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In this issue: The SkepDoc: Laser Therapy: Hope or Hype and Hokum? • The Gadfly: The Sisyphean Challenges of Skepticism or, Start by Disbelieving • Pterosaur Thunderbird: The Origin of a Fake Native American Legend with an Antievolution Agenda • Conversations with My Dead Mother: Why We See Signs and Omens in Everyday Events • Is Cousin Marriage Dangerous? • Therapeutic Touch Redux: Twenty Years After the “Emily Event” Energy Therapies Live on Through Bad Science • What Can Science Learn from Religion? Steven Pinker on Religious Beliefs and Rituals • Becoming Fantastic: Why People Embellish Already Accomplished Lives with Incredible Tales of UFOs and Other Phenomena • 1984 in 2019: The New Privacy Threat from China’s Social Credit Surveillance System • Michael Shermer v. Brian Huffling: Is the Reality of Evil Good Evidence Against the Christian God? • Graham Hancock’s America Before: The Key to Earth’s Lost Civilization reviewed by Jason Colavito • Junior Skeptic # 71 — The Colossal Case of the Cardiff Giant: One of America’s Greatest Hoaxes.
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JUNIOR SKEPTIC # 71
The Colossal Case of the Cardiff Giant: One of America’s Greatest Hoaxes
Junior Skeptic — an engagingly illustrated science and critical thinking publication for younger readers (and the young at heart) — is physically bound inside each and every issue of Skeptic magazine. A dozen back issues are also available as single downloadable PDFs at an amazing price!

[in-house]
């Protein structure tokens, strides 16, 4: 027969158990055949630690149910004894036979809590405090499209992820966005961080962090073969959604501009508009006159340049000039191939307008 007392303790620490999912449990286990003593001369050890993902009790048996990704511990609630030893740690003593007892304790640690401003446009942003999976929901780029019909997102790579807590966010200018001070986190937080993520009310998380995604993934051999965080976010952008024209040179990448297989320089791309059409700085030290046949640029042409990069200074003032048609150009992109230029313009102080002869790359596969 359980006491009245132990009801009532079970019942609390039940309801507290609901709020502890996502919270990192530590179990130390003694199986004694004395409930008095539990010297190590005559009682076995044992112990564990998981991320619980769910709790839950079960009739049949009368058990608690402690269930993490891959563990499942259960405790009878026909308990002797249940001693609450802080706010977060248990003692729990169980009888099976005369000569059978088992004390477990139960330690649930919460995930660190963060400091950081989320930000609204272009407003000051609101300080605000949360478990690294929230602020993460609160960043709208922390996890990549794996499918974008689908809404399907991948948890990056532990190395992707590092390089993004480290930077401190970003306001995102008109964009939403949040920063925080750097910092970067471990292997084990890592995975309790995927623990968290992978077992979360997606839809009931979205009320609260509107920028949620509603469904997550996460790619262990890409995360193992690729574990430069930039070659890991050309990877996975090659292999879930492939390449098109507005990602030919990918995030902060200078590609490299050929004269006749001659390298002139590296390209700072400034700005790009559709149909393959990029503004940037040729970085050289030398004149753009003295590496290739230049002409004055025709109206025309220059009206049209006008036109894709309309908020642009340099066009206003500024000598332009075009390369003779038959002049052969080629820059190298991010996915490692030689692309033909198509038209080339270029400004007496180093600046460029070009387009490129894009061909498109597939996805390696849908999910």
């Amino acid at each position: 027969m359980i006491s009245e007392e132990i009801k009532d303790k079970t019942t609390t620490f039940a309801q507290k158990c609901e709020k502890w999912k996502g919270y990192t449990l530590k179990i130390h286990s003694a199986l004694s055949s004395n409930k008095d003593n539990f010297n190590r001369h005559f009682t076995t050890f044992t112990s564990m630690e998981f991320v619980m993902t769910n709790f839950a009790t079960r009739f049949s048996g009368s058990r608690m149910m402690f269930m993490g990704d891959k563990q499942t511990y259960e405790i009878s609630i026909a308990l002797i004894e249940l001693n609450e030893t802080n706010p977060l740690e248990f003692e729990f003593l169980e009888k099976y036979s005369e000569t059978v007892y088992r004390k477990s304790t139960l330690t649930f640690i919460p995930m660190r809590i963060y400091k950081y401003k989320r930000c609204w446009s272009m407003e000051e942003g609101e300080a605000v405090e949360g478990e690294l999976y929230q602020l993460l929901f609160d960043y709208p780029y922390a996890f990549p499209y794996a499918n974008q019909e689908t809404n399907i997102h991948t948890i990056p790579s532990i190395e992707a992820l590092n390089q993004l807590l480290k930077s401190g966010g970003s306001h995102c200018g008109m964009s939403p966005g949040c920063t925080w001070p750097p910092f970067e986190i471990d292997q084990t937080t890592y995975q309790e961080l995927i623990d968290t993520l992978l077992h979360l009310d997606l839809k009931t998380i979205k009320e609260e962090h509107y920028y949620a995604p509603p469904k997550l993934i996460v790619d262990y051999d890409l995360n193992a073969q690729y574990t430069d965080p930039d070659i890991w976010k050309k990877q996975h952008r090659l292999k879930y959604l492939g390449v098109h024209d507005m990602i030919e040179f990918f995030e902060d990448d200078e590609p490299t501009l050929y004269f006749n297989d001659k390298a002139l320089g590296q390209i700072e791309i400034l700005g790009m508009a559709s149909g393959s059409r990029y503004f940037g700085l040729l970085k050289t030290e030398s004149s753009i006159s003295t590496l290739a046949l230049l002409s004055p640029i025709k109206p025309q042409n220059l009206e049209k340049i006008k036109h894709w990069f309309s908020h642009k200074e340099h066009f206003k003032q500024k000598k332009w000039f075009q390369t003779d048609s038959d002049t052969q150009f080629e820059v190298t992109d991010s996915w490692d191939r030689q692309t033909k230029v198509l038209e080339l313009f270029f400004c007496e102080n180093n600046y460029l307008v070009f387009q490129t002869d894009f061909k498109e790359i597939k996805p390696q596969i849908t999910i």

SCIENCE SALON # 70
Dr. Brian Keating — Losing the Nobel Prize
A Story of Cosmology, Ambition, and the Perils of Science’s Highest Honor
In this wide-ranging conversation Science Salon host Dr. Michael Shermer speaks with cosmologist and inventor of the BICEP (Background Imaging of Cosmic Extragalactic Polarization) experiment Dr. Brian Keating about the following topics:
- how he almost won the Nobel Prize for his research that confirmed the inflationary model of the Big Bang
- the problems with the Nobel Prize as it is currently structured, such as its limitation to only three people (when modern experiments are typically directed by a great many more); that it can’t be awarded posthumously (thereby neglecting people like Amos Tversky, who did as much work as his Nobel Prize-winning collaborator Daniel Kahneman); its neglect of many women scientists as deserving of the prize as their male counterparts, and especially how it distorts incentives to collaborate in science
- his upbringing and what inspired him to probe the deepest questions about the nature of the cosmos and reality
- what it’s like conducting research in the harsh conditions at the South Pole
- what banged in the Big Bang and what there was before the Big Bang
- the possibility (or not) of a multiverse model and a cyclical model of universes outside of, or before, our universe
- the relationship between science and religion and why they need not always be in conflict
- his Prager U video on why believing in the multiverse takes as much faith as believing in God.
This Science Salon was recorded on May 21, 2019. We apologize for the very poor audio-video quality of this recording.
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